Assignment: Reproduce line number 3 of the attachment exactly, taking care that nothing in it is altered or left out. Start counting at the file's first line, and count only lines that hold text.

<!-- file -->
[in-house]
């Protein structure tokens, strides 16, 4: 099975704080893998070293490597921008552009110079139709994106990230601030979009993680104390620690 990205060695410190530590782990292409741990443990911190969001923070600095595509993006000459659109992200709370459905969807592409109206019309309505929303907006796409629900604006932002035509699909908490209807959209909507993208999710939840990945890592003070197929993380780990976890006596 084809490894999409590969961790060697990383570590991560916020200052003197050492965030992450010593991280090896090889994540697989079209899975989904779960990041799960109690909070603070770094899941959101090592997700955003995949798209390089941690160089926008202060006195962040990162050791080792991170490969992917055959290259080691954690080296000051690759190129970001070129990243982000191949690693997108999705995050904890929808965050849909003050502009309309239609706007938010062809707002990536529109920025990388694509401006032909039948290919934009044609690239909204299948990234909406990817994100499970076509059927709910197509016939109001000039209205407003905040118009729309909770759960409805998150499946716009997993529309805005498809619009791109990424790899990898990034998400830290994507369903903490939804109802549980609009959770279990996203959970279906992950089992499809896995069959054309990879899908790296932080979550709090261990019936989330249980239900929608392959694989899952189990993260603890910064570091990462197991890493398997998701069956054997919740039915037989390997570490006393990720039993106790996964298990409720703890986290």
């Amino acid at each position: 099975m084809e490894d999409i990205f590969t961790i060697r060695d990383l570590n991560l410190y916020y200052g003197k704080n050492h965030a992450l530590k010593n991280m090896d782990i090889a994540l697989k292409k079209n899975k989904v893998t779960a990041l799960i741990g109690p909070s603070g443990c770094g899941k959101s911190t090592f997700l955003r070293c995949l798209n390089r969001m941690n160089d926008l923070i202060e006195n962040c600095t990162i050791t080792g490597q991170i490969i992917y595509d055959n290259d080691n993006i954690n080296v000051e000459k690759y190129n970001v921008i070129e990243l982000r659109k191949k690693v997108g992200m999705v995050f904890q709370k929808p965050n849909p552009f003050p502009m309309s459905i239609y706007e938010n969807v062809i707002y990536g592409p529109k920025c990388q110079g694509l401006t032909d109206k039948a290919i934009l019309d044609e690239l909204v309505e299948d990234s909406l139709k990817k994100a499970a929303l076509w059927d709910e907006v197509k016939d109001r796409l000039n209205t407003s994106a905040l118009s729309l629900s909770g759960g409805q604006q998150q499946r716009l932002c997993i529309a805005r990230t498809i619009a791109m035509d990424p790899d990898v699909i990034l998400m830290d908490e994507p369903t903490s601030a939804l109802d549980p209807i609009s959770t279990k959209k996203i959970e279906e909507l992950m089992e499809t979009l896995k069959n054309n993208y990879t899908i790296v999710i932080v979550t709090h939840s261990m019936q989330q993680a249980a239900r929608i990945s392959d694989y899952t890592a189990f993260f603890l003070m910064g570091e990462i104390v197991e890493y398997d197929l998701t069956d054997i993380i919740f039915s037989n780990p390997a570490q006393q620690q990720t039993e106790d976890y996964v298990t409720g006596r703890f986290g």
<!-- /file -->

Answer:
């Amino acid at each position: 099975m084809e490894d999409i990205f590969t961790i060697r060695d990383l570590n991560l410190y916020y200052g003197k704080n050492h965030a992450l530590k010593n991280m090896d782990i090889a994540l697989k292409k079209n899975k989904v893998t779960a990041l799960i741990g109690p909070s603070g443990c770094g899941k959101s911190t090592f997700l955003r070293c995949l798209n390089r969001m941690n160089d926008l923070i202060e006195n962040c600095t990162i050791t080792g490597q991170i490969i992917y595509d055959n290259d080691n993006i954690n080296v000051e000459k690759y190129n970001v921008i070129e990243l982000r659109k191949k690693v997108g992200m999705v995050f904890q709370k929808p965050n849909p552009f003050p502009m309309s459905i239609y706007e938010n969807v062809i707002y990536g592409p529109k920025c990388q110079g694509l401006t032909d109206k039948a290919i934009l019309d044609e690239l909204v309505e299948d990234s909406l139709k990817k994100a499970a929303l076509w059927d709910e907006v197509k016939d109001r796409l000039n209205t407003s994106a905040l118009s729309l629900s909770g759960g409805q604006q998150q499946r716009l932002c997993i529309a805005r990230t498809i619009a791109m035509d990424p790899d990898v699909i990034l998400m830290d908490e994507p369903t903490s601030a939804l109802d549980p209807i609009s959770t279990k959209k996203i959970e279906e909507l992950m089992e499809t979009l896995k069959n054309n993208y990879t899908i790296v999710i932080v979550t709090h939840s261990m019936q989330q993680a249980a239900r929608i990945s392959d694989y899952t890592a189990f993260f603890l003070m910064g570091e990462i104390v197991e890493y398997d197929l998701t069956d054997i993380i919740f039915s037989n780990p390997a570490q006393q620690q990720t039993e106790d976890y996964v298990t409720g006596r703890f986290g």